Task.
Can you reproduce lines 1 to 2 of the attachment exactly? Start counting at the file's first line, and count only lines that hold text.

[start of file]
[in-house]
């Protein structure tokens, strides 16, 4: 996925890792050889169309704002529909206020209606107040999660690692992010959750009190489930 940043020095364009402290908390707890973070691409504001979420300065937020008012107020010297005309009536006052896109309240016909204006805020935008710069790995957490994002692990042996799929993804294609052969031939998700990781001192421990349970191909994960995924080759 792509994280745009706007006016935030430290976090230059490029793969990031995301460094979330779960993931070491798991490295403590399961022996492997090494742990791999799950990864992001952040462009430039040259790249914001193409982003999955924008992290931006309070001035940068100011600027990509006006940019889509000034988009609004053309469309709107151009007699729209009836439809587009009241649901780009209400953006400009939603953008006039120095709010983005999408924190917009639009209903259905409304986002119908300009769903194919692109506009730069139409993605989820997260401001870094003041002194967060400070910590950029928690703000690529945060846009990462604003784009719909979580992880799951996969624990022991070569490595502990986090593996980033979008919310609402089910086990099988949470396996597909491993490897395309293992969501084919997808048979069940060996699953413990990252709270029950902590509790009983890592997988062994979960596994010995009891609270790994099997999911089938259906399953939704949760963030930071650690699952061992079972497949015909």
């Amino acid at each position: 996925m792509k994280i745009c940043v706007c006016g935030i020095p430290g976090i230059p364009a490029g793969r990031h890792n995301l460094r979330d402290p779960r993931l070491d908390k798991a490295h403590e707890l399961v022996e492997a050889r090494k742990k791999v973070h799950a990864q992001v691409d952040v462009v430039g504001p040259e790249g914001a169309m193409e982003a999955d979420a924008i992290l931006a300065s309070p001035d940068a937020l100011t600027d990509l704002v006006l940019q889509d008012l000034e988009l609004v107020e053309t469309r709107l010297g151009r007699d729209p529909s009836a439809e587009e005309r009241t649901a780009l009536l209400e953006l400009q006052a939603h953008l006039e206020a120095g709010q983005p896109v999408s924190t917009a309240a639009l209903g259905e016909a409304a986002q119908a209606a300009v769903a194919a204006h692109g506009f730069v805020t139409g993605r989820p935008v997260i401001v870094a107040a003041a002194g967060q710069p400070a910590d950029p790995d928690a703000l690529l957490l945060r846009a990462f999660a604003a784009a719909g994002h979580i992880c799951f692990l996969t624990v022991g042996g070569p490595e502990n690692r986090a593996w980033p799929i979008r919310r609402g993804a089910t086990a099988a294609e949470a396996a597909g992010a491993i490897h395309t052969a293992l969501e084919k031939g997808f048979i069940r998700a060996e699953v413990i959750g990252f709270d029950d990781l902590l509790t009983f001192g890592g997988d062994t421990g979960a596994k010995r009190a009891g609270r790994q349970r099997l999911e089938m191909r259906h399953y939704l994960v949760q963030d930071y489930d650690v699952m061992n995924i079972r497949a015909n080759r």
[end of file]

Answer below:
[in-house]
């Protein structure tokens, strides 16, 4: 996925890792050889169309704002529909206020209606107040999660690692992010959750009190489930 940043020095364009402290908390707890973070691409504001979420300065937020008012107020010297005309009536006052896109309240016909204006805020935008710069790995957490994002692990042996799929993804294609052969031939998700990781001192421990349970191909994960995924080759 792509994280745009706007006016935030430290976090230059490029793969990031995301460094979330779960993931070491798991490295403590399961022996492997090494742990791999799950990864992001952040462009430039040259790249914001193409982003999955924008992290931006309070001035940068100011600027990509006006940019889509000034988009609004053309469309709107151009007699729209009836439809587009009241649901780009209400953006400009939603953008006039120095709010983005999408924190917009639009209903259905409304986002119908300009769903194919692109506009730069139409993605989820997260401001870094003041002194967060400070910590950029928690703000690529945060846009990462604003784009719909979580992880799951996969624990022991070569490595502990986090593996980033979008919310609402089910086990099988949470396996597909491993490897395309293992969501084919997808048979069940060996699953413990990252709270029950902590509790009983890592997988062994979960596994010995009891609270790994099997999911089938259906399953939704949760963030930071650690699952061992079972497949015909």